In news that will probably shock zero people who closely follow the New York Mets, it turns out young righty Zack Wheeler had a torn tendon that required treatment in the offseason. This injury is prior to the UCL tear that will require Tommy John surgery and cost him all of 2015 and parts of 2016. Newsday’s Marc Carig reports, via a source, the Mets knew about the injury and twice had Wheeler undergo platelet-rich plasma therapy in hopes of rehabbing it.
This doesn’t exactly sound like a ringing endorsement of the Mets medical staff:
Wheeler, 24, had been cleared to keep pitching last season despite chronic pain caused by what the team has been calling inflammation of the tendon, or tendinitis. According to a source, it turns out that the tendon was actually “a little bit torn.”
Meanwhile the tear in his elbow ligament wasn’t discovered by MRI until the weekend.
Whatever happened, Wheeler is done for the season and the Mets suffer another injury setback on the heels of Matt Harvey’s torn UCL in 2013. So it goes.
Two quick thoughts here.
1. For all the studies, words and column inches written in the last decade about young pitchers and the health of their throwing arms, it doesn’t seem like we’re any closer to devising a fool-proof system that will prevent pitchers from undergoing Tommy John surgery. (If someone is able to come up with this solution — or cold fusion for that matter — they will be a very rich human being.) Wheeler threw 185+ innings last year at age 24, which seems like a lot. Maybe the Mets should have been more judicious considering they finished 79-83. Shutting down Wheeler in September probably would have looked better on paper. Then again, his UCL could have still given out this Spring.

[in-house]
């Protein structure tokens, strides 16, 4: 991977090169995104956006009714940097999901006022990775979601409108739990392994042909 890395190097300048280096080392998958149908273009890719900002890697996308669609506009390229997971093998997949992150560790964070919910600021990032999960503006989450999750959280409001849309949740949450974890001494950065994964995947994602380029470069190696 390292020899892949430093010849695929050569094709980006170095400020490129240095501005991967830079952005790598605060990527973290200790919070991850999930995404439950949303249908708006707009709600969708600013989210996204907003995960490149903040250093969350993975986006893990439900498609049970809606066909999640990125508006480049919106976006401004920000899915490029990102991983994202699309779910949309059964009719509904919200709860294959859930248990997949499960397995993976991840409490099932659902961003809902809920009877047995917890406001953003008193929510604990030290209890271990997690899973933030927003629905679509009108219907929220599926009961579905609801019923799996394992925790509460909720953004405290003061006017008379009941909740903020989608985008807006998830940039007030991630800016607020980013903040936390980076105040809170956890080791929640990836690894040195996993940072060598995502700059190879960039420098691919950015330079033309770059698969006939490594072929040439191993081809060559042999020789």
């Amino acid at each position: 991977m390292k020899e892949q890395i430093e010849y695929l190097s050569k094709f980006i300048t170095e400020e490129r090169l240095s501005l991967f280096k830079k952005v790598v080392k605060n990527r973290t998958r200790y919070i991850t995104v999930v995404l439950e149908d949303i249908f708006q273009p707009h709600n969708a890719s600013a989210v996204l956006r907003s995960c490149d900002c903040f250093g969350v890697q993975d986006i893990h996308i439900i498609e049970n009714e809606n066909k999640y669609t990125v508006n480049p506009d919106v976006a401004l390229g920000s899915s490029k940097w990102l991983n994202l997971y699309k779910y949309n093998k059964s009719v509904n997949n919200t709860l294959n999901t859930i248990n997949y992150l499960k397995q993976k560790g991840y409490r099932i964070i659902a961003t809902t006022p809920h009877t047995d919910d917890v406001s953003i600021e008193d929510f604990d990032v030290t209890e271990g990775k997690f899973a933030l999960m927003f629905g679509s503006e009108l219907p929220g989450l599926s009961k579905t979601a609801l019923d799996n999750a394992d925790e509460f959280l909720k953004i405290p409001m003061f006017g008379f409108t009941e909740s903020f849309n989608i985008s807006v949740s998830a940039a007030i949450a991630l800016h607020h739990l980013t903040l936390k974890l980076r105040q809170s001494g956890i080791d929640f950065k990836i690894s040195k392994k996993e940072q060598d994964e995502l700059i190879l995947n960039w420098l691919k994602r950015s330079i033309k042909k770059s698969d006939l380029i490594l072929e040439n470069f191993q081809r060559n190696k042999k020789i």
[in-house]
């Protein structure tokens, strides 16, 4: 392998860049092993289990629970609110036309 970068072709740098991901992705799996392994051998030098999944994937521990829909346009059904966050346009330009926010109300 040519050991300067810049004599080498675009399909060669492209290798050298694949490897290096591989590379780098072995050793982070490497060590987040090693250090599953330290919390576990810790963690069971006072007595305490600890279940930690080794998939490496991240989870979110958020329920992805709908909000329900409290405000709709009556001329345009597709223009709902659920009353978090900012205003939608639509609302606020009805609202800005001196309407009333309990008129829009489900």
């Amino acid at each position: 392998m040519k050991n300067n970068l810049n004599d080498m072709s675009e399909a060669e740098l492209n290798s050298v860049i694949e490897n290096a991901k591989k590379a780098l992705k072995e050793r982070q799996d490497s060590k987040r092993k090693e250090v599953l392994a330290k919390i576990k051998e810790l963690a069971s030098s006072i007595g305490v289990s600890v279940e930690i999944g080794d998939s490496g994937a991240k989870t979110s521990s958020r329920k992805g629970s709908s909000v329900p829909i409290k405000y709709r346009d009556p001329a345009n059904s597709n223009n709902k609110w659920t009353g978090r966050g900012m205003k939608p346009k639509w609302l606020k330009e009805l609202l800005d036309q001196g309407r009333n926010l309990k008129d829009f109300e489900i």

2. I’m awaiting the report that reveals the Mets medical staff still uses Civil War era techniques for dealing with injuries and/or leeches.